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I'm not a film critic, but I'll tell you what I think about the movies I watch. I enjoy understanding the history behind the movies we watch, as well as the collaborative effort necessary to produce movies.

Rosemary’s Baby


Rosemary's Baby 1Rosemary’s Baby (1968)

Directed by Roman Polanski

Based on the novel Rosemary’s Baby by Ira Levin

Screenplay by Roman Polanski

Starring: Mia Farrow, John Cassavetes, Ruth Gordon, Sidney Blackmer

After moving into a new apartment Rosemary (Farrow) and Guy Woodhouse (Cassavetes) find themselves surrounded by peculiar neighbors. After Rosemary becomes pregnant she becomes increasingly paranoid over the safety of her unborn child.

Rosemary's Baby 8Rosemary’s Baby is a classic psychological horror film based on the novel of the same name by Ira Levin (The Boys from Brazil). Roman Polanski (The Pianist) adapted the novel, making it the second installment of his Apartment Trilogy. The other films in the series are Repulsion and The Tennant. This one features Mia Farrow (Hannah and Her Sisters) in the title role. She’s joined by John Cassavetes (The Dirty Dozen), Ruth Gordon (Adam’s Rib), and Sidney Blackmer (How to Murder Your Wife).

Rosemary's Baby 10This is a very nicely written story, based on the 1967 novel by Ira Levin. The film rights were purchased before the novel was even published after Paramount’s Robert Evans received an advance copy. Polanski quickly adapted the novel, staying very close to the source material. The result of his work is one of the best horror films of its era. The story opens on an idyllic scenario as two young people find the apartment of their dreams. This setup allows for a very gradual but evident decline into paranoia and suspense. The tiny clues left along the way are very nicely played, allowing the film to be unpredictable.

Rosemary's Baby 11The movie also keeps things pretty simple, which is essential to stories like this. The characters in this movie are interesting and uniquely designed in ways that accentuate the eccentric nature of the story. The real success of this writing is the plausible nature of the scenario. Despite the supernatural elements of the story, the premise is far more common and easy to relate to. This helps to create a certain amount of frustration for the viewer as the story unfolds and it seems that the main characters are the only ones not in on the reality of the situation. For his work, Polanski was nominated for an Oscar for Best Adapted Screenplay.

Rosemary's Baby 12The acting in this film is really wonderful. Mia Farrow takes on the title role with an impressive performance. She does a great job developing her character from happy housewife to paranoid mother-to-be. Her emotional performance not only makes her character feel more honest, but it also powers the suspense and horror of the story. She’s paired up with John Cassavetes who also does excellent work. His performance carries a lot of tension within it that really helps with the tone of the film. Together these two have nice chemistry that helps to keep their relationship feeling honest.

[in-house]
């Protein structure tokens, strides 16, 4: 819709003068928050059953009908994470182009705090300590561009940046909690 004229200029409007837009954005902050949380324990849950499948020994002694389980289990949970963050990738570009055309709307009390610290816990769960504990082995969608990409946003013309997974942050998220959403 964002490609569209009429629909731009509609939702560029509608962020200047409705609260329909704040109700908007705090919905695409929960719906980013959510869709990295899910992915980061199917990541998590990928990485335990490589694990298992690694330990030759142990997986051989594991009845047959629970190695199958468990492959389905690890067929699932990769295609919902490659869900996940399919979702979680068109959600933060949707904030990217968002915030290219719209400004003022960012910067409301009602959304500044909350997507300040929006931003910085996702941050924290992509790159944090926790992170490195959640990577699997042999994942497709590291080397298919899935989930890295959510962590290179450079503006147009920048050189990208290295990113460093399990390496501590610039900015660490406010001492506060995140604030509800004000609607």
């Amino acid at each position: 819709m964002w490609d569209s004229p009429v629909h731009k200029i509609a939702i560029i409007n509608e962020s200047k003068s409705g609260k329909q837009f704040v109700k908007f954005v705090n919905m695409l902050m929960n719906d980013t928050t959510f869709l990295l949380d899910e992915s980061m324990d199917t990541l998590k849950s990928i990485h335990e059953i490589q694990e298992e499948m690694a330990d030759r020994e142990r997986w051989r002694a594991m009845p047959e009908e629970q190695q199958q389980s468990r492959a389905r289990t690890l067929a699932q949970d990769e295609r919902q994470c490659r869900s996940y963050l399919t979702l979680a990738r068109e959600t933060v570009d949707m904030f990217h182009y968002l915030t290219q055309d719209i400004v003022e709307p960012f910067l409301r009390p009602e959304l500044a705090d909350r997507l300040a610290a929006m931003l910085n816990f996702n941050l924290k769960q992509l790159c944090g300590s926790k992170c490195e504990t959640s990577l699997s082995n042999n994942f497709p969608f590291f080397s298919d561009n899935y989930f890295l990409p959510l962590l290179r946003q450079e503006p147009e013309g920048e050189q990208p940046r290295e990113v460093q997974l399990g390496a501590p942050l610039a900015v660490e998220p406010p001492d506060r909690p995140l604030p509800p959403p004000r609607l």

Rosemary's Baby 7The movie also features nice work from Ruth Gordon, Sidney Blackmer, and the rest of the cast. The success of this film can be largely attributed to the strange nature of the supporting characters. The odd nature of the people around the building is easily written off as quirky. As the story progresses, quirky becomes scary. Gordon does a particularly great job with her role in the film. She would earn the Oscar for Best Supporting Actress for her work in this one. The cast does an excellent job bringing this one to life. Even the smallest roles in this one bring something great to the film.

Rosemary's Baby 2There is a simple visual approach taken with this movie. Like the premise, nothing is initially done that feels odd or unrealistic. This plays nicely because the unfolding story comes together in stark contrast with the world it’s happening in. The lighting and camera work do an excellent job helping this story come to life. Cinematographer William Fraker (WarGames) also found the right ways to handle the more unique aspects of the visuals. Overall, this one looks great and has visuals that back up the tone of the story. The film also features an incredible score by composer Krzysztof Komeda (Knife in the Water).

Rosemary's Baby 5This is a movie that has earned the status of a classic horror film. In addition to the immediate success of the film, it continues to be recognized as one of the great psychological horror films. The film was even selected for preservation in the National Film Registry. If you’re a fan of films like The Omen or The Exorcist this is one for you. I would also suggest this to fans of the stars. This is a great choice for people looking for great psychological thrillers or horror films. I give this one 5 out of 5 stars.

Rating: R

Running Time: 136 Minutes

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  1. Obsession | Did You See That One? - February 21, 2016

    […] the film. The entire film has an ethereal visual style that is very similar to films like Rosemary’s Baby or Somewhere in Time. This doesn’t seem to add anything to the film due to the confused tone […]

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